Douglas MacArthur once boasted of the U.S. Marines, “There is not a finer fighting organization in the world!” Clearly, the general’s experience did not extend to the corps members in James Strahs’s 1982 Cold War fantasia North Atlantic, revived by the Wooster Group.
Anchored off the Dutch coast some 500 miles away from any real action, these Marines busy themselves with singing country ballads, preparing for a “Wet Uniform Contest,” and reciting some of the filthiest dialogue ever to echo onstage. Ensign Ann Pusey (the invaluable Kate Valk) describes her colleague Jane (Maura Tierney), as “Loose! Why, my goodness, General, you could drive a dump truck down that alley and K-turn without even using a rearview mirror.” Such a declaration may sound crude, but given the comments that follow, it comes to seem almost euphemistic.
On a heavily raked set, designed by Jim Clayburgh, the cast slips and stamps while reciting Strahs’s lines in rapid-fire fashion. Some of these phrases are abstruse; many are far too sexually explicit. But Elizabeth LeCompte’s hurried staging doesn’t permit lingering on textual niceties. Just when you feel you’ve almost grasped a character or a situation, the action moves on and—hey!—why are they waterboarding that nice Army officer? While Wooster Group regulars Valk and Scott Shepherd (as the damp torturee, Ned) give the most engaging performances, downtowners Paul Lazar and Jenny Seastone Stern also acquit themselves awfully well, while Tierney and her fellow film star, Frances McDormand, are invariably game.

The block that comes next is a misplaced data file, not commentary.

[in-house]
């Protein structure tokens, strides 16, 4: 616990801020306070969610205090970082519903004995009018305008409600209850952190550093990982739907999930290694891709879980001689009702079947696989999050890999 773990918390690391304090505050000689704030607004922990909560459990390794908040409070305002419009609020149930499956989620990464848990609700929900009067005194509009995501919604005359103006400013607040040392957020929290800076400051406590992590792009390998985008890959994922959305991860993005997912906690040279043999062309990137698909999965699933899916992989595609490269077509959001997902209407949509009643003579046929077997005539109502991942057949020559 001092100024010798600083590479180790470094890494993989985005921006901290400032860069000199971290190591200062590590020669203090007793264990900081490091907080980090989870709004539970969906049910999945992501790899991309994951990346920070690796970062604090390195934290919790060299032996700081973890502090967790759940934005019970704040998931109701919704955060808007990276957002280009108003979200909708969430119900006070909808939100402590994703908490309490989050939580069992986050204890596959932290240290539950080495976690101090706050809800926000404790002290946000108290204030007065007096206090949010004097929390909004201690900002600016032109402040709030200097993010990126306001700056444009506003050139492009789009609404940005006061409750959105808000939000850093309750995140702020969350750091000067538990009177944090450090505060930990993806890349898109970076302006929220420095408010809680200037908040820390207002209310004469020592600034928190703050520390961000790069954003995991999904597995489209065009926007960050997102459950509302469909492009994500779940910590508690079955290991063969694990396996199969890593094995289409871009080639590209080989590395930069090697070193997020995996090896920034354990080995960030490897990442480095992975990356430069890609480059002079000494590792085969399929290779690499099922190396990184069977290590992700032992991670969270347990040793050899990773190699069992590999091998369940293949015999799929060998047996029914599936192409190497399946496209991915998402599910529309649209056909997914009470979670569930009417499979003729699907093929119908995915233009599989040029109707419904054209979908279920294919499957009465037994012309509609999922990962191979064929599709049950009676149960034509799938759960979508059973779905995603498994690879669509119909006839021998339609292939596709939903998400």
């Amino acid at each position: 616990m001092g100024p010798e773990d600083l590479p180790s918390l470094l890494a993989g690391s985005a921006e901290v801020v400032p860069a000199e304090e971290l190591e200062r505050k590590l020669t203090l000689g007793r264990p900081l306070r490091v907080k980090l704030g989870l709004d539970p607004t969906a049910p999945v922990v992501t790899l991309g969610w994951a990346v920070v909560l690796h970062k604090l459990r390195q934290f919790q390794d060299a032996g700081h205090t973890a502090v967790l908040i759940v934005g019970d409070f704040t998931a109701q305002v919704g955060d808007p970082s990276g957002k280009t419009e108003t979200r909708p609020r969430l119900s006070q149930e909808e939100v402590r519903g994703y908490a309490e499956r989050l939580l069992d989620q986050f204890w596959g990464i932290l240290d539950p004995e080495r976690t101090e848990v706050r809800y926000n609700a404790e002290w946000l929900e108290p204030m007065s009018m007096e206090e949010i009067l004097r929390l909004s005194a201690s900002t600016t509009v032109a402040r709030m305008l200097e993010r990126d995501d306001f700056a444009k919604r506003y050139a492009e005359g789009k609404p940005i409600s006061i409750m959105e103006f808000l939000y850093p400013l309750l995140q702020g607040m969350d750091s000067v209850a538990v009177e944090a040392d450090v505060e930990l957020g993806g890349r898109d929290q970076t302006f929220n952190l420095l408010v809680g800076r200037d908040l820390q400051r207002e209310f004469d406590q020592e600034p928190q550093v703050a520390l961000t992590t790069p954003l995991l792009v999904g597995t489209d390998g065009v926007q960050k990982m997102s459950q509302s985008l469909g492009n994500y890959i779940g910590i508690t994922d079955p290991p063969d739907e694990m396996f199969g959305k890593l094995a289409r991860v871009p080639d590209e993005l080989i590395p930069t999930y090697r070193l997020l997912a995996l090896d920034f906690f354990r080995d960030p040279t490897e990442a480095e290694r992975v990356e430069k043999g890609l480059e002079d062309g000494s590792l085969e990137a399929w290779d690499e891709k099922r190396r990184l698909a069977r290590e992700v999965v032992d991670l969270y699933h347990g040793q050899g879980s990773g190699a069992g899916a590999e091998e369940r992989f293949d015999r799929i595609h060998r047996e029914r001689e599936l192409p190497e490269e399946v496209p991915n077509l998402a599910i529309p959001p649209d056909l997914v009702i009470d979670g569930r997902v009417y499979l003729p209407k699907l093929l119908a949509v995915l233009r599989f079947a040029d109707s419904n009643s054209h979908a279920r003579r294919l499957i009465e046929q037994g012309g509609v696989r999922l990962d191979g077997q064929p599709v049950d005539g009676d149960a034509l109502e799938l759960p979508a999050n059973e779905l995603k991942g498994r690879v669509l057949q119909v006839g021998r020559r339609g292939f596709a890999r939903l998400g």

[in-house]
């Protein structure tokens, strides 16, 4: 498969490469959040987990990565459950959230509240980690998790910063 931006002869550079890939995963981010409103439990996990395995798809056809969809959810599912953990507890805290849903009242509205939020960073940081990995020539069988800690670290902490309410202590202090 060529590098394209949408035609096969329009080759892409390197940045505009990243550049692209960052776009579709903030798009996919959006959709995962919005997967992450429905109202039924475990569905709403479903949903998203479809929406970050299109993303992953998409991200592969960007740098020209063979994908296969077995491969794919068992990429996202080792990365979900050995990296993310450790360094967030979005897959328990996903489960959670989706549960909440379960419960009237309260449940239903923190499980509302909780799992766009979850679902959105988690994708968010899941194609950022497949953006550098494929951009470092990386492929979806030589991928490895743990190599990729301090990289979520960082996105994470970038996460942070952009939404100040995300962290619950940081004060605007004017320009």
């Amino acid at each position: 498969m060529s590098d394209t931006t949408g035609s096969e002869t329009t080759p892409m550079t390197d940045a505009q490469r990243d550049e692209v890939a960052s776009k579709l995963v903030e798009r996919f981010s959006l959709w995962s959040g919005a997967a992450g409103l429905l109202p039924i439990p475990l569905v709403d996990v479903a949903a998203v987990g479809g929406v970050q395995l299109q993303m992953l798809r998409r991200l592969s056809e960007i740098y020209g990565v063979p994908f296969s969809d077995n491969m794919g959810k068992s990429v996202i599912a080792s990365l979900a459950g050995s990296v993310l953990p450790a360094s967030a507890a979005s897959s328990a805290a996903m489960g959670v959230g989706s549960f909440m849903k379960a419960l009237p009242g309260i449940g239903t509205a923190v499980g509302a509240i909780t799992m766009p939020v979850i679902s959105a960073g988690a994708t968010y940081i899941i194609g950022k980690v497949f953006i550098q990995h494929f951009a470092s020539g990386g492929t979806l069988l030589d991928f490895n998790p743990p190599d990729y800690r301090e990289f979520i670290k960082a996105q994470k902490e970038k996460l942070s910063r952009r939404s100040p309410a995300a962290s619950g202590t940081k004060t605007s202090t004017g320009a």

Strahs’s script and LeCompte’s production sends up war movies, sly thrillers, Westerns, and the midcentury American musical. It also offers a pointed critique of masculinity’s libidinousness and swagger. But much of North Atlantic functions as a mere goof, an amiable excuse to indulge in dirty jokes, formal gowns, and hula dancing. Toward the play’s end, Ann asks, “Do you have any idea what it’s about?” Ned replies, “I ain’t got a clue.”